However, there is only one thing that I can give compliments to Total Annihilation, and that's the development history behind the game. It's the beautiful, rags to riches story of a group of people who eventually developed one of the most successful RTS games in history, and than sadly, that success fails. Yes, this sound very silly, but I must say that the development story would make great for a novel by David_Kushner.

Now just because it would make great for a biographical novel, it doesn't make it great for an actual video game. The game-play is shallow, tedious, and just isn't fun overall. Total Annihilation is nothing more than a case of style over substance. If you have a craving for an RTS game, I would recommend playing something like Warhammer 40K: Dawn of War, or one of the Total War games. Both games/series offer the ability to command a large number of units, as well as having a cinematic atmosphere to them, like Total Annihilation. Hell, why don't you check out Dark Reign? It's available as freeware, and is allot less shallow than Total Annihilation. Or better yet, go to buy a Turn-based Strategy game.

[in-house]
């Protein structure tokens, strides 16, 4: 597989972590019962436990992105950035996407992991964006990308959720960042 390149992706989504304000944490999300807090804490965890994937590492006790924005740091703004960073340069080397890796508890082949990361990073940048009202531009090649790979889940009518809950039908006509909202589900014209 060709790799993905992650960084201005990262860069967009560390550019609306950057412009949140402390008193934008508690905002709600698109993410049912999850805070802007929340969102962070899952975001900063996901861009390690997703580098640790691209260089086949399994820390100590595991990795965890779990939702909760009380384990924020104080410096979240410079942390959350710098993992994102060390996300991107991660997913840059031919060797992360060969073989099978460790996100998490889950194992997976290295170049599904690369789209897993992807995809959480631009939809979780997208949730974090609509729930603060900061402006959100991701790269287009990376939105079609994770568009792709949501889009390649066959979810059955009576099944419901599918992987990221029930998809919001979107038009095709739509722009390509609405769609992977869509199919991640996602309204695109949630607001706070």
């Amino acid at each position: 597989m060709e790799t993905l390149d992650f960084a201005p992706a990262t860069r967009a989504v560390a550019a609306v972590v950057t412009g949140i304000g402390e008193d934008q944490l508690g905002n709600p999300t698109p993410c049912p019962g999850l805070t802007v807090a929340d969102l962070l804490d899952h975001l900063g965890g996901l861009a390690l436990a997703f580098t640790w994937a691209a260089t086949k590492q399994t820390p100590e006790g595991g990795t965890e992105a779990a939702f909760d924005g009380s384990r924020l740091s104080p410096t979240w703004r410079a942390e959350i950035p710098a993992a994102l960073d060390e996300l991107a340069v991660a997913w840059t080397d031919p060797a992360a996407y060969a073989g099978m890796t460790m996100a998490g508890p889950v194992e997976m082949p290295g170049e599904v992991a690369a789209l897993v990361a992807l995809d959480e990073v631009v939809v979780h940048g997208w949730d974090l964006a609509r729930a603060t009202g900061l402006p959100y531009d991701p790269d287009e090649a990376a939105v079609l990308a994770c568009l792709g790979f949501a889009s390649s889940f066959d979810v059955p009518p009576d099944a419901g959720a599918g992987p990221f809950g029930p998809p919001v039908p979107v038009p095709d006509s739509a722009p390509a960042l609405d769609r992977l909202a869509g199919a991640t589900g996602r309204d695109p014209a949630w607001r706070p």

• + Interesting development history
  • + You are not forced to play this game
  • - Endless rush tactics
  • - Week resource management
  • - Lack of diversity among the types of units
  • - Better games in the genre
  • - Style over substance

More information about Total Annihilation